The Ways Pottery Was Made In The Southwest

The Ways Pottery Was Made In The Southwest

There were actually two different ways of making pottery in the Southwest. These pottery-making methods were practiced in separate areas and remained this way from prehistoric times to society today! 

The Hohokam people living near Phoenix and Tucson would use a coil pottery technology method known as “Paddle And Anvil.” With this method, an individual would paddle a clay thinner.

They would do this by using an anvil, or stone, on the inside of a pot, while using a paddle made from wood on the pot’s outside. Pottery made with the paddle and anvil method is very thin-walled, but it is also very strong. 

The second way of making pottery was used by the Mogollon and Ancestral Pueblo people, who lived east and north of the Hohokam. It is known as the “Coil And Scrape” method. The coil and scrape method heavily involved a gourd scraper.

This tool is made by using a gourd and is often described as a “Potter’s rib tool”. The purpose of this tool is to make the pottery thinner by scraping it. 

As previously mentioned, these two methods of making pottery went unchanged for many centuries and are still practiced today. 

The Decoration Of Coil Pottery

In 700 C.E, the Southwestern people began painting their pottery as a form of decoration. At first, the designs were minimalistic but they very quickly evolved into something more complex and elaborate.

Just like how there were regional differences in the way pottery was made, there were also regional differences in the way coil pottery was decorated.

 The designs were based on both the geographical and cultural differences between the people of the Southwest. In other words, every respective culture of the Southwest had its own way of decorating the coil pottery they made. 

The Ancestral Pueblo culture created their own paint that was unique to them. It was made from plants and was made from boiling wild greens, known as the Rocky Mountain Bee Plant, into a thick syrup. In a neutral atmosphere, this paint was applied to smectite clay and produced designs that were carbon black in color.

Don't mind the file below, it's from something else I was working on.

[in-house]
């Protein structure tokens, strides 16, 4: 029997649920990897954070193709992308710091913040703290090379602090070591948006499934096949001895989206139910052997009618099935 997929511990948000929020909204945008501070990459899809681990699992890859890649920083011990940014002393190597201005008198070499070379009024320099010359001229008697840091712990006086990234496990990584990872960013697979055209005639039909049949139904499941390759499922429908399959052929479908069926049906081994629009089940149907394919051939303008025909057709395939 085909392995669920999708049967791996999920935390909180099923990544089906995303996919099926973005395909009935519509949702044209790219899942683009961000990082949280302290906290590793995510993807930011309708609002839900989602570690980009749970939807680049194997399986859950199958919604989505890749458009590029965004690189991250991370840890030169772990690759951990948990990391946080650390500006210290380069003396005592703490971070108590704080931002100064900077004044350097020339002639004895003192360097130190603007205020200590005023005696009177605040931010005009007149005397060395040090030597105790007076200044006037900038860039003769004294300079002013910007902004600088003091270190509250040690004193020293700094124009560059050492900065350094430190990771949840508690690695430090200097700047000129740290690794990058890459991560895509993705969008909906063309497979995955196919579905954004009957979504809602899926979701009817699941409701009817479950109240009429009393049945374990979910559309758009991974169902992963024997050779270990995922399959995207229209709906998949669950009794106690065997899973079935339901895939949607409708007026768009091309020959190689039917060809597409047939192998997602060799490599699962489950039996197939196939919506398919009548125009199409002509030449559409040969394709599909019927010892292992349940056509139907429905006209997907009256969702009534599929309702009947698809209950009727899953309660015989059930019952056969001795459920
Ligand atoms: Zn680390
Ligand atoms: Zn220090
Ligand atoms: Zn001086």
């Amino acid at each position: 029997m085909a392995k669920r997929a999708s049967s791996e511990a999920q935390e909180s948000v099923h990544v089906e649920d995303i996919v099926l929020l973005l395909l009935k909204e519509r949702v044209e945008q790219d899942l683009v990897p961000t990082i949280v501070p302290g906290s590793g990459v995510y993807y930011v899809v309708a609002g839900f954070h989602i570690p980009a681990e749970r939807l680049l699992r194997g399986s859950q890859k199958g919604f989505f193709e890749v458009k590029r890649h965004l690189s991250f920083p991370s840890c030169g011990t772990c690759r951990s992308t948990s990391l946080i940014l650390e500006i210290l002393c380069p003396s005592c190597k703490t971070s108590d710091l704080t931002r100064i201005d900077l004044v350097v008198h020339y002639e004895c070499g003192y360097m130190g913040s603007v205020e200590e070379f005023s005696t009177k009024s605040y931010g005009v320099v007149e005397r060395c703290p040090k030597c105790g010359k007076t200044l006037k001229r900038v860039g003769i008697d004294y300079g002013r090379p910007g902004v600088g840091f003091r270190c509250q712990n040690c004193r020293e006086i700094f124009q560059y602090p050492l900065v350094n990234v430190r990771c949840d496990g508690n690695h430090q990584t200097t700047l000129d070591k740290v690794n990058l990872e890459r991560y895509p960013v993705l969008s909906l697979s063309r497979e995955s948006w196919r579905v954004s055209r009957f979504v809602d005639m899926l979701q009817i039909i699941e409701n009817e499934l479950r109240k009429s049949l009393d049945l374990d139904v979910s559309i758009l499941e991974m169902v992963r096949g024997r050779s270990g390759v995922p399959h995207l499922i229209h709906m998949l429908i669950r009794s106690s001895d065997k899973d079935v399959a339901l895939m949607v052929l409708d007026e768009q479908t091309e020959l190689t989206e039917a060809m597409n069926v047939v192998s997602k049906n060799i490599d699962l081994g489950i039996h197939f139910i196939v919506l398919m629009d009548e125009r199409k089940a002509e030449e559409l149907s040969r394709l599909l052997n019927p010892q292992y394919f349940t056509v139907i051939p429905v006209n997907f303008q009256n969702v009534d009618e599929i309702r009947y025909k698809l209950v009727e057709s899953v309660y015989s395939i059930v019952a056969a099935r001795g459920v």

The Mogollon created coil pottery that they then decorated with designs of animals and people. Their coil pottery typically depicted scenes of what life would have been like during that period of time, as well as scenes taken from mythology.

Their pottery was decorated using a paint that used iron hematite as a base, which then changed to black when it was fired in an atmosphere without oxygen. 

The Hohokam people also used paint with an iron hematite base, but they would fire their coil pottery in an atmosphere where oxygen was available, which caused their pottery to have red designs. 

Over time, coil pottery was less plain and became more elaborately decorated, and eventually, in 1200 C.E, clay slips that were bright in color and stone polishing became popular.

Also popular during this time was polychrome pottery. This is coil pottery that has been decorated with three or more colors. 

The Coal And Glaze Of The Late Prehistoric Period

Just like the people of today, the people of Ancient times loved fashion and colors. In 1300 C.E, decorated, colorful pottery was in fashion and the clays and minerals needed to create it became traded far and wide.

This was a laborious task because many people didn’t have animals or wheels to help them and had to carry it themselves over many mountains and deserts on their backs. 

Meanwhile, new coil pottery technologies were constantly being developed. One development was using glaze decorations that were lead-based. This may come as a shock to the modern-day reader because kilns were not around in the Southwest at this point.